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    That to me though, just shows that there are different genres. Sure, he does things a certain way. But others do them in different ways. He focuses more on "realism" while others focus more on... I guess abstract is the word I'm looking for? It just feels kind of like Monet saying Picasso sucks because his work is different. Because the content is different, the reactions within would obviously be different. That's one of the things I like about anime, it doesn't have to be tied purely to reality.

    I don't so much mean other people in the industry, but fans in general. A lot of people look up to him, a lot of people are huge fans of everything he does. He craps platinum to them. But with this, he's basically coming out and saying those same people who love his work are socially-retarded idiots. And even though he's discussing the animation itself rather than the stories, it still strikes me as hypocritical because he uses a lot of fantastical characters and art forms that couldn't have been made by "observing real people".
     
  7. Steerpike

    Steerpike Felis amatus Moderator

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    Yeah. Whether there are also nonhuman or magical elements isn't relevant.
     
  8. Philip Overby

    Philip Overby Staff Article Team

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    I have some self-proclaimed otaku students so I'll ask them what they think about this for reference. I suspect they wouldn't find it insulting because they know they're otaku. Otaku is not so strong a word as "socially-retarded idiot."

    I think his fantastical creatures actually have a lot of human or animalistic qualities to them though. Porco Rosso is a good example of character who is fantastical, but still acts very much human (because he's cursed). Even his fantastical creatures I think behave in human ways. Spirited Away is a good example of this as well. I remember the hot spring scene really standing out to me as being extremely realistic despite all the fantastical things happening.

    I do agree that there are lots of different ways to create anime. It would be boring if it was all the same. However, I do think a lot of anime focuses on fan service or looking cool at the expense of story or characters. Is this a bad thing? No, I guess not, but I can see why Miyazaki might lament that his way of thinking seems to be in the minority.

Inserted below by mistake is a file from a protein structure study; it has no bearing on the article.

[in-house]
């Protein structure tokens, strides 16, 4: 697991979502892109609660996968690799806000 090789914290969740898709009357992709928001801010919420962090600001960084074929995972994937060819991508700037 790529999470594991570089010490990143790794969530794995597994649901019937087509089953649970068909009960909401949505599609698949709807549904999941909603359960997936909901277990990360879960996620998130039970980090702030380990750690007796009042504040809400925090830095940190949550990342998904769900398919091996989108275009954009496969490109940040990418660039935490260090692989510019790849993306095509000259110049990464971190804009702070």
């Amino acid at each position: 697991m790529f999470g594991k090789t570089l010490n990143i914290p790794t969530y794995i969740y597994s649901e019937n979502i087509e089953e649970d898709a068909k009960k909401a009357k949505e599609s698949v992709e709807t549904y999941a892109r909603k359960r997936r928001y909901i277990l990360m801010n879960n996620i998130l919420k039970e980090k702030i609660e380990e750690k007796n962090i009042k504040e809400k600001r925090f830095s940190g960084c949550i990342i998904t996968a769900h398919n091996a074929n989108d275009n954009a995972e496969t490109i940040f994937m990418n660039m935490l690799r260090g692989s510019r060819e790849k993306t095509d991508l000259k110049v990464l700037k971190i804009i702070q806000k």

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  9. Steerpike

    Steerpike Felis amatus Moderator

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    I'm not an expert on amine by any means. I had a girlfriend who was really into it, and I watched a lot of it at that time, and frankly I thought most of it was pretty bad. Much, though not all, of the reasons why get to things Miyazaki is talking about.

    I like everything Miyazaki has put out, and more recently I like Mamoru Hosoda. There have been some other really good works I've come across as well. With Miyazaki, it's not just about the better character development compared to most of what I've seen (which he has), but it is also about the drawing and animation. Numerous times I've seen some gesture or action and thought "Hey, that's pretty observant. I've seen my kids or others do that same thing." It adds a lot to the film to capture all these little details that may seem insignificant alone.

    Again, I'm no expert on anime so I can only base my comments on what I've seen first hand, and based on what I've seen I'm in agreement with Miyazaki.
     
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  10. Lunaairis

    Lunaairis Sage

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    I believe he is talking about that you can't just draw from memory. You need to reference reality into your animations. Or else things don't move believably. Or aren't drawn believably. Which is a problem with a lot of anime cause either things don't move realistically or the drawing are too out of proportions, flat(even though its 2d doesnt mean you are allowed to draw flat, you need to always be thinking of the kind of shapes that make up the character) or lack any acting. (Think about characters in anime, who say they are sad but their face looks happy or just lacking expression.)


    He isn't the only animator to say you need to look at the world. Any great animator will say the exact same thing. If you we're to go to an animation studio and watch the animators, you will always see that the better animators are up and about acting out the scene they are animating to get the moves and poses right. While the ones who get a lot of revision are sitting in chairs redo their scene for the something-th time still no we're near the quality of the better animators. The better animators will also cover their work station with reference photos, they may even have a screen showing a video of people doing the motion.